July 31, 1987 was a Friday. I was a reporter in Fort McMurray, Alta. and I was planning on heading down to Edmonton for the weekend.
Just before I left, I phoned a buddy of mine who worked at CBC to see it he wanted to hook up for a beer when I hit town. “Can’ttalkrightnowgottagobye,” was the uncharacteristically terse response before the phone went dead.
“Wow, that was rude,” I thought to myself, wondering what had gotten into him. And with that, I boarded the Red Arrow Express bus for the (relatively) big city.
Fort McMurray is about 270 miles north northeast of Edmonton. The first leg, going south, is the goat trail known as Highway 63. About 60 miles south is Marianna Lakes. The next town south is Wandering River.
Between Wandering River and Marianna Lakes, we hit some incredibly bad weather: Big hail, blinding, violent lightning flashes, gusts of wind that hip-checked the bus and thunderclaps that sounded like the echoing drumbeats of doom.
As we travelled further south, the weather started to break up. By the time we reached the junction of Highways 63 and 28, it was a beautiful evening.
Just north of Gibbons, the bus driver turned on the radio. “… And the death toll is believed to be 38 now,” intoned a grim voice that wouldn’t have sounded out of place talking about the aftermath of a nuclear blast.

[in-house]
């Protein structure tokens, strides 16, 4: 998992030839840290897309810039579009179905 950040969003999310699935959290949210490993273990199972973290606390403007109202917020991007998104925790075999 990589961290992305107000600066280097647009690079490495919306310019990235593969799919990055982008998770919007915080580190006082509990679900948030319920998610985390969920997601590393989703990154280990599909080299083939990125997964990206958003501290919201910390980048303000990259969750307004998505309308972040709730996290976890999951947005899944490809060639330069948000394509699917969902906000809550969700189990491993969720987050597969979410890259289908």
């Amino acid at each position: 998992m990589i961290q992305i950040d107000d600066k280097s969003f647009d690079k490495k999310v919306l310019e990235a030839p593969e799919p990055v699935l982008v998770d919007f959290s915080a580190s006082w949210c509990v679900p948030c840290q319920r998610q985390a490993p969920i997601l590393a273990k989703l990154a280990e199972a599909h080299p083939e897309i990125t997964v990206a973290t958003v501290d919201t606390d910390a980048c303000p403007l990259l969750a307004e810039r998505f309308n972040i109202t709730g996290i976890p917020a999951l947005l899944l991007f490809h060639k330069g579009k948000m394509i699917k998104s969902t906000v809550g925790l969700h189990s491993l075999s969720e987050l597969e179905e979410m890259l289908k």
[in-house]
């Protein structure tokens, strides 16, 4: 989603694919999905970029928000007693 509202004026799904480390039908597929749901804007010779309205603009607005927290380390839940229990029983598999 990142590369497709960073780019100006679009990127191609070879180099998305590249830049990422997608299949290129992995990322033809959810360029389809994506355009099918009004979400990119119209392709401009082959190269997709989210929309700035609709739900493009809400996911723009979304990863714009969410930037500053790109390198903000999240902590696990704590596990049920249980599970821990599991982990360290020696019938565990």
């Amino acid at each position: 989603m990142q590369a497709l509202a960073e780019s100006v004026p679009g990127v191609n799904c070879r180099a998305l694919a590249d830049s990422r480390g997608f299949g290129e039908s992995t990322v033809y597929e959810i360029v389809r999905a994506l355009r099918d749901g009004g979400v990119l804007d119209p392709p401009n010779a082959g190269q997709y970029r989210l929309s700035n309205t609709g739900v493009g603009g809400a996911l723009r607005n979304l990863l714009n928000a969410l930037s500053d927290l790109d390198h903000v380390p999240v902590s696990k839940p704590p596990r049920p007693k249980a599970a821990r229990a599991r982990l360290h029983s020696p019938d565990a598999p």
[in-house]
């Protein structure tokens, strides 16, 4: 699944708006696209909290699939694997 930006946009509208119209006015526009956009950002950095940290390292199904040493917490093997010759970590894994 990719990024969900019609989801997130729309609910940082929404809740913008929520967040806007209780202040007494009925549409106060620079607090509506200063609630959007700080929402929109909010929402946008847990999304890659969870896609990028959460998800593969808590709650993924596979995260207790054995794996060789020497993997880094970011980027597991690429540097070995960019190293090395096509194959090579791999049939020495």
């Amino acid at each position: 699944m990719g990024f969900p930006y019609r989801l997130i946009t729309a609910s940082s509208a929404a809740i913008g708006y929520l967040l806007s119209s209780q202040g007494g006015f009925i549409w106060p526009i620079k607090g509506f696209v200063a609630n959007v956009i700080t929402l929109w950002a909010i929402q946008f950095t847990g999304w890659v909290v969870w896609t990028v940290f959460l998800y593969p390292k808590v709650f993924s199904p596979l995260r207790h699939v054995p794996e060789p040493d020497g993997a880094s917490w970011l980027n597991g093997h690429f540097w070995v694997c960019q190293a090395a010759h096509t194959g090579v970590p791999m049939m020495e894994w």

That was a unquestionably a major WTF moment.
And that’s how I learned about the tornado.
I grew up in Edmonton and over the course of my life to that point, there had never been a major tornado in northern Alberta. Well, a first time for everything, I guess.
That sucker was an F4, the second-most powerful on five-point Fujita scale. At one point, it was 1.1 kilometres wide at the base.
The approximate path of the tornado.
The tornado started south of Edmonton, crossed the Sherwood Park freeway (a lot of people died there), worked its way up Refinery Row and finished off in the Evergreen trailer park just northeast of Edmonton. Over the course of 70 minutes, the tornado would kill 27 people (14 in the trailer park), injure hundreds and cause about $330 million in property damage.
A future colleague, Mark Wyatt, was a CP summer student in Edmonton that year. He spent his Friday night counting the tarp-covered bodies pulled out of the trailer park’s wreckage.
At one point, I saw the damage to the oil storage tanks at the Imperial Oil refinery. To me, it looked like a giant had walked through and put the boots to these huge tanks.
All in all, a surreal time. Despite seeing physical evidence like the smashed tanks, I remember my main feeling being one of disbelief. Fortunately, the tornado spared people I knew. I was was worried about my dad because he was going out for a carnival gig southeast of Edmonton that day. Theoretically, he could have been in the tornado’s path, but he was okay. My parents’ home was fine. My mom said when the storm hit, the whole sky was black.
The one quote that stands with me is from a long-forgotten Edmonton Eskimo who came up from Texas to play football. He lived at Evergreen. His words? “Man, if I’d knowed ya’ll had tore-nay-does up here, I’da nevah lived in no trailah park!”
But we didn’t have tornadoes there. Not until that terrible day.
Strangely, EdmontonJournal.com had coverage, but didn’t pull together a full online feature of its own that was linked to from its home page. They didn’t even have an online photo gallery. Chris Simon won an NNA for one of his tornado photos. It would have been nice to see it again.